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Case Reports  |   June 2004
Neonatal Effects of Long-term Maternal Phenoxybenzamine Therapy
Author Affiliations & Notes
  • Stephanie C. Aplin, M.B., B.S. (Hons II)
    *
  • Kevin F. Yee, M.B., B.S., F.A.N.Z.C.A.
  • Michael J. Cole, F.R.A.C.P.
  • * Provisional Fellow in Anesthesia, The Children’s Hospital at Westmead, Sydney, Australia. † Consultant Anesthetist, ‡ Consultant in Perinatal Medicine, Westmead Hospital.
Article Information
Case Reports
Case Reports   |   June 2004
Neonatal Effects of Long-term Maternal Phenoxybenzamine Therapy
Anesthesiology 6 2004, Vol.100, 1608-1610. doi:
Anesthesiology 6 2004, Vol.100, 1608-1610. doi:
PHEOCHROMOCYTOMA is an uncommon cause of hypertension in pregnancy, and little is known about the effects of pheochromocytoma or its therapy on the neonate. In this report, two neonates were delivered by successive cesarean deliveries of a woman with an unresectable intracardiac pheochromocytoma on long-term phenoxybenzamine therapy. Both neonates exhibited respiratory distress and hypotension in the first 72 h of life, requiring ventilation and inotropic support.
Case Report
First Pregnancy
A 24-yr-old gravida 3 para 0 woman presented at 38 weeks’ gestation for an elective lower-segment cesarean delivery. An unresectable in-tracardiac pheochromocytoma had been diagnosed 11 months previously after she presented with paroxysmal hypertension, palpitations, headaches, and diaphoresis.
The patient was maintained on 20 mg phenoxybenzamine twice daily and had an otherwise uneventful pregnancy. Cesarean delivery was performed during epidural blockade (20 ml bupivacaine, 0.5%, plus 100 μg fentanyl), with invasive arterial blood pressure monitoring in place. Blood pressure was around 150/100 mmHg throughout. Her postoperative course was uneventful.
The 4,245-g male infant had an Apgar score of 9 at 1 min. By 5 min, he developed mottling of the extremities and respiratory distress and an Apgar score of 8. He was admitted to the neonatal intensive care unit, where his mean arterial pressure (MAP) was 31 mmHg. He was treated with continuous positive airway pressure and a dopamine infusion via  an umbilical venous catheter. At 5 h and on 10 cm H2O continuous positive airway pressure, a chest radiograph showed interstitial edema consistent with transient tachypnea of the newborn. Arterial blood gases were as follows: pH, 7.28; partial pressure of carbon dioxide (PCO2), 48 mmHg; and partial pressure of oxygen (PO2), 56 mmHg; on a fraction of inspired oxygen (FIO2) of 0.30. The infant was intubated, given 100 mg/kg surfactant, and placed on synchronized intermittent positive-pressure ventilation. His MAP remained 35–38 mmHg despite administration of dopamine at 24 μg kg−1min−1. A dobutamine infusion was commenced at 20 μg kg−1min−1, but his MAP at 10 h of life was unchanged. Hydrocortisone, 5 mg/kg and then 2.5 mg/kg every 6 hours, was added. MAP increased to greater than 50 mmHg from 25 h, and dobutamine and dopamine were weaned and ceased at 27 and 41 h, respectively. MAP remained stable thereafter at 49–52 mmHg. The infant was extubated at 48 h of life.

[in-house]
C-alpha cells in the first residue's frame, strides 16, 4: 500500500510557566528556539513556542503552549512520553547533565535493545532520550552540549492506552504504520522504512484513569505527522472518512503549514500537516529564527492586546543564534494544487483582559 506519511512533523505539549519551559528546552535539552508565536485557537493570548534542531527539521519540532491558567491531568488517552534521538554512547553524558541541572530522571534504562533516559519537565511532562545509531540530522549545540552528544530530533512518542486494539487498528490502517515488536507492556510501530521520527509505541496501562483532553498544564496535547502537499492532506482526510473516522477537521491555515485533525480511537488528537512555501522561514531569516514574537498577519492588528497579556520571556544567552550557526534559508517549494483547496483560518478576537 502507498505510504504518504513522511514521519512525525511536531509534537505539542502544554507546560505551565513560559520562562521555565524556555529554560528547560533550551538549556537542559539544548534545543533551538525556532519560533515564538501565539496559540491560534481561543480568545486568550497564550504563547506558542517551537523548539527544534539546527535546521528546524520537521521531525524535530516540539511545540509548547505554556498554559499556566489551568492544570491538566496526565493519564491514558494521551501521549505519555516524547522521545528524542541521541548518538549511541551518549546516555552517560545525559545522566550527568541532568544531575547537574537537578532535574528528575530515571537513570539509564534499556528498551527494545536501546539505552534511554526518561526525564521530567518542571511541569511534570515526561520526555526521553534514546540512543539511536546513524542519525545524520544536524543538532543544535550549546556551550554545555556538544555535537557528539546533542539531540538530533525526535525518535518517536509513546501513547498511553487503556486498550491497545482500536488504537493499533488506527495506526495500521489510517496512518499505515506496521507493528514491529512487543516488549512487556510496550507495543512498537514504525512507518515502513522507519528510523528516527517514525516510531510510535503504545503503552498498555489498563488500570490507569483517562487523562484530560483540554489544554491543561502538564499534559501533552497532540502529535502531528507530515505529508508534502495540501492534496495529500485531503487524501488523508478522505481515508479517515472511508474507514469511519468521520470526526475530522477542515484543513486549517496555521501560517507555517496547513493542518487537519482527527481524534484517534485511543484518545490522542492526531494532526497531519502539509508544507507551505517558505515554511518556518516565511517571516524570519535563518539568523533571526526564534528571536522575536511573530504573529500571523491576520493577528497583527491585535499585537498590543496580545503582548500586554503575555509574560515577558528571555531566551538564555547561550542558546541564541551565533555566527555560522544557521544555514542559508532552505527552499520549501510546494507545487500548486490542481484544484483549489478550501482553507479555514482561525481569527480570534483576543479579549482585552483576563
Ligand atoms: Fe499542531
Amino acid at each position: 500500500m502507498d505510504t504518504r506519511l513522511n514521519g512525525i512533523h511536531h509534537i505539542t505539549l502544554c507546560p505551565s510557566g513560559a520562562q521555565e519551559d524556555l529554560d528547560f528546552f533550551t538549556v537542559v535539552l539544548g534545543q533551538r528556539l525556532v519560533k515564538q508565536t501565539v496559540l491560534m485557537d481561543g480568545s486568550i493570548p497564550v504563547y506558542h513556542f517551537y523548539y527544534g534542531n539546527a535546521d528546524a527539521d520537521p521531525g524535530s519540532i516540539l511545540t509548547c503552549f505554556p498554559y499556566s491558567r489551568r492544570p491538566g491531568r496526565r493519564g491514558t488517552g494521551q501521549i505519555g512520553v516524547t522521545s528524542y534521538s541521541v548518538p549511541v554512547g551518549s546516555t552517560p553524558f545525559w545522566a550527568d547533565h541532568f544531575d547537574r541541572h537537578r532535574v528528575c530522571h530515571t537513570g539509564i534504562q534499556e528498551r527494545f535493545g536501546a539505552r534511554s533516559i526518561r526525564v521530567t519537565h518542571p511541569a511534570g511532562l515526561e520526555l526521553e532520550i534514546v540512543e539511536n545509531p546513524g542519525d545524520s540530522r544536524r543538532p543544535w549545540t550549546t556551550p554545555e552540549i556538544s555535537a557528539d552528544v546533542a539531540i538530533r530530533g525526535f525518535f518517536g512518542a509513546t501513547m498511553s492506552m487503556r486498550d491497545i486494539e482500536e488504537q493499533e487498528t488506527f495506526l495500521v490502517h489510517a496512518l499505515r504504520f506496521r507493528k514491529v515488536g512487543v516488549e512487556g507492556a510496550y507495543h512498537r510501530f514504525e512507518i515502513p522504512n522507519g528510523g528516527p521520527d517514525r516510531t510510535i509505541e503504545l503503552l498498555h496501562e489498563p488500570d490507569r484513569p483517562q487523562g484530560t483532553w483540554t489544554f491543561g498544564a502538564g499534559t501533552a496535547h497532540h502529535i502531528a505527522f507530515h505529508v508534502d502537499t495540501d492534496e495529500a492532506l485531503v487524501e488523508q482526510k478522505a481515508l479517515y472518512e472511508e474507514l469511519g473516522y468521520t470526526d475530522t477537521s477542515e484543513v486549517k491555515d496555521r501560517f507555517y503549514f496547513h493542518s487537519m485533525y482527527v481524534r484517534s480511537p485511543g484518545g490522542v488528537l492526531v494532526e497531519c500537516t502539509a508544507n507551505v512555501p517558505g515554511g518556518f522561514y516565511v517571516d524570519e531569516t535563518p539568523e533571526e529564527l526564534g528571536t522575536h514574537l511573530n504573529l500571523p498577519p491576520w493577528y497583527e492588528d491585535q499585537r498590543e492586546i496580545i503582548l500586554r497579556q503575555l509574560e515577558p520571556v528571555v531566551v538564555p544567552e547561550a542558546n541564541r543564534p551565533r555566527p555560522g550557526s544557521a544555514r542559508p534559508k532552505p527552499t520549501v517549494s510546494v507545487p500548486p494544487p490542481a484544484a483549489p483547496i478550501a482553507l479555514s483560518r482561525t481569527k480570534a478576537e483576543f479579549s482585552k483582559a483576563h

The mother and the infant were discharged home well on day 6. Breast-feeding was advised against on this occasion.
Second Pregnancy
Thirteen months later, the patient was admitted at 35 weeks’ gestation with recurrent postural hypotension and gestational diabetes. Phenoxybenzamine was decreased to 10 mg twice daily before cesarean delivery at 38 weeks’ gestation.
Epidural blockade was achieved with a total of 23 ml bupivacaine, 0.5%, and 100 μg fentanyl with a 16-gauge intravenous cannula and radial arterial pressure monitoring. Intravenous phentolamine boluses and oral phenoxybenzamine were required perioperatively for hypertension. The patient was stable the following day on 20 mg phenoxybenzamine twice daily.
At cesarean delivery, a 4,665-g female infant was delivered with Apgar scores of 9 and 9 at 1 and 5 min. Respiratory distress was noted at 10 min. She was admitted to the neonatal intensive care unit with a MAP of 40 mmHg and was placed on continued positive airway pressure of 11 cm H2O. She was intubated at 19 h after an increase in inspired oxygen requirement to 60% and was given 100 mg/kg surfactant. Chest radiographs showed increased reticular markings. At 40 h, MAP decreased to 32–34 mmHg, and dopamine at a rate of up to 5 μg kg−1min−1was given for a period of 9 h. She was extubated at 72 h of life.
The mother and the infant were discharged home on day 9. No neonatal hypotension was observed with breast-feeding.
Discussion
Pheochromocytoma  is a rare catecholamine-secreting tumor, accounting for 1 in 400–800 cases of hypertension. 1 More than 200 cases of coincidental pheochromocytoma in pregnancy have been reported, 2 occurring in 1 out of 54,000 pregnancies. 2 Before 1969, maternal and fetal mortality were 48% and 55%, respectively. 3,4 With antepartum diagnosis and the use of α-blocking agents, fetal mortality has decreased to as low as 14%, and maternal mortality has decreased to zero. 5 Medical management of pheochromocytoma in pregnancy has led to delivery of a healthy infant in most cases. 6–13 
The placenta is the only non-neuronal tissue to express the norepinephrine transporter, responsible for re-uptake of norepinephrine from the synaptic cleft and plasma compartments. 14,15 Little or no catecholamines cross the placental barrier, but they are taken up by the transporter and metabolized by placental catechol-O  -methyl transferase and monoamine oxidase. 14–16 
Dahia et al.  17 report the case of a woman who was diagnosed with pheochromocytoma at 24 weeks’ gestation and treated with prazosin. During cesarean delivery at 34 weeks, umbilical norepinephrine concentrations were 7% of maternal, suggesting that only a small percentage of maternal norepinephrine crosses the placenta. The neonate had no cardiovascular or respiratory problems. The noradrenaline concentration in umbilical cord blood has been measured at approximately 10% of maternal concentrations in other cases of pheochromocytoma. 18 Therefore, the direct hazardous effects of maternal catecholamines on the fetus are of little importance.